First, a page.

Demon’s Souls is the most Solo-Friendly MMORPG
Posted by Ben Zeigler on January 20, 2010
Before I get into anything else, I wanted to mention that Demon’s Souls isn’t nearly as hard as everyone makes it out to be. Sure, you’re basically forced to die as part of the tutorial, but that’s the point. Death is an essential part of the gameplay in Demon’s Souls (DS from now on). It is occasionally an optimal gameplay strategy to find a cliff and jump off it, just so you don’t have to deal with the horrors of actually being alive. I can’t tell if the game is making an artistic statement there or they just didn’t quite think through the World Tendency system. When you die you lose all of your unspent XP (which you can recover with a corpse run), but it is extremely difficult to “lose” anything you’ve actually cashed in. All you lose out on is stuff that wasn’t real in the first place, so it’s way less disheartening than a death in Everquest.
Playing DS is exactly like Soloing an MMORPG. It’s got a compelling open-ended character development system and interesting crafting. You’re mostly living in your own instance of the world, but you can see the literal ghosts of your compatriots around you, simultaneously comforting you and reinforcing the essential loneliness of the universe. You can’t restore from a save if you screw up. Sometimes somebody comes by and ganks you just because. The narrative is a series of cool events and bosses, but is purposefully disjoint and confusing.
So, what’s so great about it? The first key is that the content itself is very precisely crafted. The game is a series of specifically designed dungeons, which are jam packed with content and atmosphere. You quickly learn that if there could possibly be an enemy hiding behind that door, there is. Most of the levels are fairly long, but are structured with a series of unlockable shortcuts that let you divide a level into conquerable subgoals. 90% of the items in the game are important and useful, and you are constantly rewarded with interesting and functionally distinct equipment. Really there’s two axis of development: your character’s stats and your knowledge. You’ll need both to succeed, but you can get help.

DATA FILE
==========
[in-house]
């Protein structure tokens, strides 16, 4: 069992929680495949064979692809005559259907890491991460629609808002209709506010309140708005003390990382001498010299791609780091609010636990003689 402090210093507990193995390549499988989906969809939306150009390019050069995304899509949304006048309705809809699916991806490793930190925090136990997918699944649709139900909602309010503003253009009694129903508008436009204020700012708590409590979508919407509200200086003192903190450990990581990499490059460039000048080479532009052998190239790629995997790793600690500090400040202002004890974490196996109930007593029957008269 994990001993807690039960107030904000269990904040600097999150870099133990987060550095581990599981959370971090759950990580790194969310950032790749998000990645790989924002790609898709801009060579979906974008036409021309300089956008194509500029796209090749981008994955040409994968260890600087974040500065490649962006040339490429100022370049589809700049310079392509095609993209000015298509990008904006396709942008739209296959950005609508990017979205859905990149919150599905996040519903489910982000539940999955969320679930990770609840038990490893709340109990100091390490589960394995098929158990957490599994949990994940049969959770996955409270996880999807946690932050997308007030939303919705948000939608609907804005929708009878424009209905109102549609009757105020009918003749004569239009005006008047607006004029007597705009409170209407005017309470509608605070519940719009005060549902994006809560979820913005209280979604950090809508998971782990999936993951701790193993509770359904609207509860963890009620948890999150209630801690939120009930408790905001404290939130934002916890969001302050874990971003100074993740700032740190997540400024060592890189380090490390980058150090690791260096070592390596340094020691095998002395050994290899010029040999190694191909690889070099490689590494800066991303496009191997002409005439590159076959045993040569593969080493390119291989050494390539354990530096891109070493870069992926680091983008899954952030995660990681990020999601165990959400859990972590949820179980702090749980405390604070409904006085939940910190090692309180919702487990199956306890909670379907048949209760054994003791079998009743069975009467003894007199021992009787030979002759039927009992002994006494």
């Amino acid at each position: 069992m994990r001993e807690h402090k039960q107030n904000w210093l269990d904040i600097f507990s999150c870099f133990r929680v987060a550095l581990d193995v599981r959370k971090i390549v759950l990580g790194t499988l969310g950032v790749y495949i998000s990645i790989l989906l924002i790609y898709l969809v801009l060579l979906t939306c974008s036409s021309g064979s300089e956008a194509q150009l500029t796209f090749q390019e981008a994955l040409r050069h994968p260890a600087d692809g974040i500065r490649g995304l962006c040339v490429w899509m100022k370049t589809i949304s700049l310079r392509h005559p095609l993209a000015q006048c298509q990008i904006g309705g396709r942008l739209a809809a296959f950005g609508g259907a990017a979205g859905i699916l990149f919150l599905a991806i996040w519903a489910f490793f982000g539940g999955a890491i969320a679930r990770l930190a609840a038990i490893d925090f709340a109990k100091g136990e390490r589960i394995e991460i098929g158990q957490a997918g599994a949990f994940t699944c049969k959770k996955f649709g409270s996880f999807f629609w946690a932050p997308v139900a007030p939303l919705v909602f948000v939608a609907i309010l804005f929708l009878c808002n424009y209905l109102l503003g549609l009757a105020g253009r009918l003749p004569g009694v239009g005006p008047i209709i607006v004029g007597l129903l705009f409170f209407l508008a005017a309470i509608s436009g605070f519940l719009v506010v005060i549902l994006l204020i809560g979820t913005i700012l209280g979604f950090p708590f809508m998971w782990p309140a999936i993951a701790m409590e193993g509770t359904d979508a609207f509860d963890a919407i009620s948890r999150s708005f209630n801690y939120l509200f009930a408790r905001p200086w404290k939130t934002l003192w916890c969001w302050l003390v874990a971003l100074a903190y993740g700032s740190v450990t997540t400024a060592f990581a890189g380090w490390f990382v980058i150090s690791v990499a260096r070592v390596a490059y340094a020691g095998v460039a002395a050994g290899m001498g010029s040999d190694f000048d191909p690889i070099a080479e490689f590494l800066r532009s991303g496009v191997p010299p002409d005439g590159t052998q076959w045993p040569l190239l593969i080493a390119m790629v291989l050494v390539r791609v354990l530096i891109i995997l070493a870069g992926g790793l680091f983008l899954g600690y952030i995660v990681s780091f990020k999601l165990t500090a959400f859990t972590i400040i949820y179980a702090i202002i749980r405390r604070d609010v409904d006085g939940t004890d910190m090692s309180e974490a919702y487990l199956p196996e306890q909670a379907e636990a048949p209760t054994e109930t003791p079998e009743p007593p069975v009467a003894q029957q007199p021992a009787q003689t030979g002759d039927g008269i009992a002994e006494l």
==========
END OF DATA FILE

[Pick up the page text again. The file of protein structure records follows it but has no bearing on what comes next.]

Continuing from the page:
The design lineage of DS can be traced back to older difficult games like Tower of Druaga or Nethack. The game is difficult for a very specific reason: it wants you to turn to other people for help. But, the combination of specifically crafted content and modern technology integrates this directly in to the game. As you play the game, you will find notes left by other real players. These notes will mostly be extremely helpful, although sometimes they’re horrible lies. A voting system keeps the notes relevant, and a structured language keeps people on topic. The ghosts of current players and saved deaths of older players fit into this the same way. 99% of people would never be able to make it through the game without help, but the designers KNEW this and embraced it.
Very few people are capable of progressing through the later levels of a game like World of Warcraft at launch without turning to friends or the internet. Most players need some hand holding, and it can either come from the game designer or other players. It turns out if it comes from other players it really builds a sense of community and longevity in to a game, and this is where Demon’s Souls really succeeds. Even though I can’t directly talk to anyone in the crazy phantom realm that DS calls home, I feel close to them. We’re all going through the same trials, and as a group we can learn enough to overcome it all. Unlike real life, I know in the end we’ll succeed and feel deeply satisfied in the process. Everyone who enjoys MMORPGs will find much to love in Demon’s Souls.
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